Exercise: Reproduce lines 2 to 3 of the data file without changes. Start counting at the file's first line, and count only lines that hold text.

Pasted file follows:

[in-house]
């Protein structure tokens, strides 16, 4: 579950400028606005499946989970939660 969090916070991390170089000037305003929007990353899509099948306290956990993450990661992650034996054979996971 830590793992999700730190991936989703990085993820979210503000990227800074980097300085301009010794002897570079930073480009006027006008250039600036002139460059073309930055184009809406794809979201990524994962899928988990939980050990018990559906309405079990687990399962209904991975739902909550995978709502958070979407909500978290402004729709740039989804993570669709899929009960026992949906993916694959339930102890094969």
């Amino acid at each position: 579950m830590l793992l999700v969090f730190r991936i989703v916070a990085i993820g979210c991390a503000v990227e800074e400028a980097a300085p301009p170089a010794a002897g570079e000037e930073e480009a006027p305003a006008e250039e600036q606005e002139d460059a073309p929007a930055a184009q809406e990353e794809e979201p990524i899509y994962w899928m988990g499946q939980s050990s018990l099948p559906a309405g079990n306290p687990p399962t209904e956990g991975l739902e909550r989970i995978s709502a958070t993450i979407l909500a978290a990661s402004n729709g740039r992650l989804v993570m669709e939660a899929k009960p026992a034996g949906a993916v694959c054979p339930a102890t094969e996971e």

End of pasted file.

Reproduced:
């Protein structure tokens, strides 16, 4: 579950400028606005499946989970939660 969090916070991390170089000037305003929007990353899509099948306290956990993450990661992650034996054979996971 830590793992999700730190991936989703990085993820979210503000990227800074980097300085301009010794002897570079930073480009006027006008250039600036002139460059073309930055184009809406794809979201990524994962899928988990939980050990018990559906309405079990687990399962209904991975739902909550995978709502958070979407909500978290402004729709740039989804993570669709899929009960026992949906993916694959339930102890094969």
């Amino acid at each position: 579950m830590l793992l999700v969090f730190r991936i989703v916070a990085i993820g979210c991390a503000v990227e800074e400028a980097a300085p301009p170089a010794a002897g570079e000037e930073e480009a006027p305003a006008e250039e600036q606005e002139d460059a073309p929007a930055a184009q809406e990353e794809e979201p990524i899509y994962w899928m988990g499946q939980s050990s018990l099948p559906a309405g079990n306290p687990p399962t209904e956990g991975l739902e909550r989970i995978s709502a958070t993450i979407l909500a978290a990661s402004n729709g740039r992650l989804v993570m669709e939660a899929k009960p026992a034996g949906a993916v694959c054979p339930a102890t094969e996971e």